Improved nutrition and advances in veterinary medicine have increased the lifespan of our pets. We love the extra years with our companions but just like humans, dogs and cats are prone to a number of medical problems as they grow older.
Metabolic diseases like diabetes or cancer, kidney or liver problems, and increasing joint pain appear more commonly in pets over seven years of age.
Unfortunately, one of the biggest symptoms of an underlying disease is pain, which is difficult for our pets to communicate to us. Instinctually animals mask their pain, since in the wild showing pain would expose them to becoming easy prey to a predator or to losing their social status within their group or pack.
For these reasons we recommend twice yearly wellness exams for senior dogs and cats, and diagnostic tests to be able to detect and treat conditions early when they are easier to manage. With integrated medicine and extra care, many conditions can be prevented, delayed, or managed, to give your pet a good quality of life in his or her golden years. Our medical team will help you understand and recognize the signs of illness or pain in your dog or cat and they, are always there to answer questions or concerns as your pet ages so you can be proactive in your pet’s senior health care.
We enjoy our senior patients and are here to assist you and your pet to spend his or her senior years in dignity and comfort.
Accidents and illness
Even the healthiest, best cared for pet can become sick or injured. Signs of illness in pets include:
- Vomiting or diarrhea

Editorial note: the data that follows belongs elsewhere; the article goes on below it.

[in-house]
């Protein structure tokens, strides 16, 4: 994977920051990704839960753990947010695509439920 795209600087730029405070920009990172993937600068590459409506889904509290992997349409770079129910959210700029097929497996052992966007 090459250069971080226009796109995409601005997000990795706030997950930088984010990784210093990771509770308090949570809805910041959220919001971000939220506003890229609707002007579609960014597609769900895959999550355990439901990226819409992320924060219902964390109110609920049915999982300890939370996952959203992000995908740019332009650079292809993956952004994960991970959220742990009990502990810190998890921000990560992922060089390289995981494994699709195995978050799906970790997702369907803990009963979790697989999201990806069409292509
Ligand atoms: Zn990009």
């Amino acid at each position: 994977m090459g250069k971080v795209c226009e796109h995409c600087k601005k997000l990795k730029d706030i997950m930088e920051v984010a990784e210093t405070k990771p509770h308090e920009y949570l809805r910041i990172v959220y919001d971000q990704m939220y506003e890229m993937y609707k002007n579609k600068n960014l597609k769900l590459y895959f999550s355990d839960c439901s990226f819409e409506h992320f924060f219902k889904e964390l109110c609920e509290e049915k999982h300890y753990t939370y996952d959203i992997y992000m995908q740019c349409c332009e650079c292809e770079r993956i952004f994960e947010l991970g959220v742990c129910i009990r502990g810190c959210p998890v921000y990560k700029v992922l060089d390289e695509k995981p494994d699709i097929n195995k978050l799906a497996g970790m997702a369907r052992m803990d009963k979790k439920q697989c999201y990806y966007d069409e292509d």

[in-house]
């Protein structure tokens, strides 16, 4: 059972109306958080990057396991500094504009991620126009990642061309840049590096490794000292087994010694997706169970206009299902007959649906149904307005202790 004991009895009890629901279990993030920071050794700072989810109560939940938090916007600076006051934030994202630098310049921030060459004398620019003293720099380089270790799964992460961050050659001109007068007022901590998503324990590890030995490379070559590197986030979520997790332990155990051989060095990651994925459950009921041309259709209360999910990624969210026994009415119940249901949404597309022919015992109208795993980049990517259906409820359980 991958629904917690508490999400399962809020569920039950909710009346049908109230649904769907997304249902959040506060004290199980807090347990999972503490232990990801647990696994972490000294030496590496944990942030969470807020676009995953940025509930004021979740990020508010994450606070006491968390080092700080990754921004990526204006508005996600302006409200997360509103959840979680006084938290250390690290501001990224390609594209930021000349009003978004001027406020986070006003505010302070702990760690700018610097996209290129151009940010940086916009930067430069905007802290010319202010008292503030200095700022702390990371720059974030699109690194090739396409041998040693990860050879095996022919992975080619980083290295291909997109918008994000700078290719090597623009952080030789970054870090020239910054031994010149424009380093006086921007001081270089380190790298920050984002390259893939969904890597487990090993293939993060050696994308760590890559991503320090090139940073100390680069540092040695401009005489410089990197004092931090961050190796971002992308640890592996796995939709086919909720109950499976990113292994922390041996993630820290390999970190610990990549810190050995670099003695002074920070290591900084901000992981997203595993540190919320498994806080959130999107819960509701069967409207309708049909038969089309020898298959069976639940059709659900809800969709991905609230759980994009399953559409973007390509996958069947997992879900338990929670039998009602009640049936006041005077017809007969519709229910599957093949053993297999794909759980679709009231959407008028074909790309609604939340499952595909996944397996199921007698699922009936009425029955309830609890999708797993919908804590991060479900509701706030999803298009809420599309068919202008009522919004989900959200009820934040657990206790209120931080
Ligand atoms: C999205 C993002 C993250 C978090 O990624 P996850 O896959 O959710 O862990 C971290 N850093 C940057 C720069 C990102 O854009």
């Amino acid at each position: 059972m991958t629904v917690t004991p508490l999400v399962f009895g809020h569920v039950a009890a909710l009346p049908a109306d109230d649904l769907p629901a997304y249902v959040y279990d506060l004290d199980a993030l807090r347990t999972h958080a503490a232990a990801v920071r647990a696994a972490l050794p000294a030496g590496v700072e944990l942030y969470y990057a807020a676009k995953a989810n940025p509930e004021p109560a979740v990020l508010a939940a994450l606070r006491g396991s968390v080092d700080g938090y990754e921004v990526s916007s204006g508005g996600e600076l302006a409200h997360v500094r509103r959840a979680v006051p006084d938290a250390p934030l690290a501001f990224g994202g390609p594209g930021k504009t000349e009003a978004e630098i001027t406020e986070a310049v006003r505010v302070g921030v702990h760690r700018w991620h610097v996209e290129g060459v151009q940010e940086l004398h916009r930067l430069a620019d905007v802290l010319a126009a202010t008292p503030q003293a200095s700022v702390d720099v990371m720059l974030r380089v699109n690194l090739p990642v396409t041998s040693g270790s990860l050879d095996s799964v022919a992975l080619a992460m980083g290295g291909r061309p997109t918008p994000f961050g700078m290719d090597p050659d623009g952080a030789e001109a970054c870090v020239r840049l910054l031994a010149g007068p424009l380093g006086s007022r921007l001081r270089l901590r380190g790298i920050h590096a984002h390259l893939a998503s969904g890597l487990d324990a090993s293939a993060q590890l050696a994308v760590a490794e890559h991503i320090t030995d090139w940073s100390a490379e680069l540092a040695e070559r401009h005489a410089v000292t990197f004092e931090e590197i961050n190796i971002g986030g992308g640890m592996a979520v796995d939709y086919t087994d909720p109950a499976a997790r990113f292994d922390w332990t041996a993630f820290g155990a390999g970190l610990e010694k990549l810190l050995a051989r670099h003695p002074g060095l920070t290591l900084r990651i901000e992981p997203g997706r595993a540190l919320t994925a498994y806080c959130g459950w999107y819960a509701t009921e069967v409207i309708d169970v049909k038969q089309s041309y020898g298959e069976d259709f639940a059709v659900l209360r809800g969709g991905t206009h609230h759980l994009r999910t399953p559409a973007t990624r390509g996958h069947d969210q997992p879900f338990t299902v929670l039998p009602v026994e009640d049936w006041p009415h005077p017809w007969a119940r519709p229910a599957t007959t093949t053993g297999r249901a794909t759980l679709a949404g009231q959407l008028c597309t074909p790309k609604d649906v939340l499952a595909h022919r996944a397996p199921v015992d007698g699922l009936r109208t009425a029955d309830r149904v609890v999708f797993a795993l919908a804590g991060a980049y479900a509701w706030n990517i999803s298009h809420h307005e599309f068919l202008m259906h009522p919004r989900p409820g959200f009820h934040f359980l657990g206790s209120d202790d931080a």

- Changes in behavior
- Aggression in a pet that is normally not aggressive
- Changes in urination habits, straining to urinate, frequent urination
- Loss of housetraining, not using the litter box
- Changes in bowel movements or stool consistency, straining to defecate
- Excess drooling
- Excess shedding, bald spots or loss of hair
- Crying or anxiety
- Increased or decreased affection for family or other pets
- Hiding or other changes in behavior or routine
- Weight loss or weight gain
- Shaking the head
- Licking obsessively at one spot
- Lack of grooming in cats
- Discharge from eyes or nose
- Excess panting or labored breathing
- Inability to keep up on walks, or not wanting to play
- Changes in appetite or water consumption
Should you see any of these symptoms, call us for an appointment.
In this Section
May 8, 2017
Jefferson County Public Health as reported that “a skunk collected in Wheat Ridge…
February 16, 2017
Our dental case this month highlights a problem that is all too common—broken…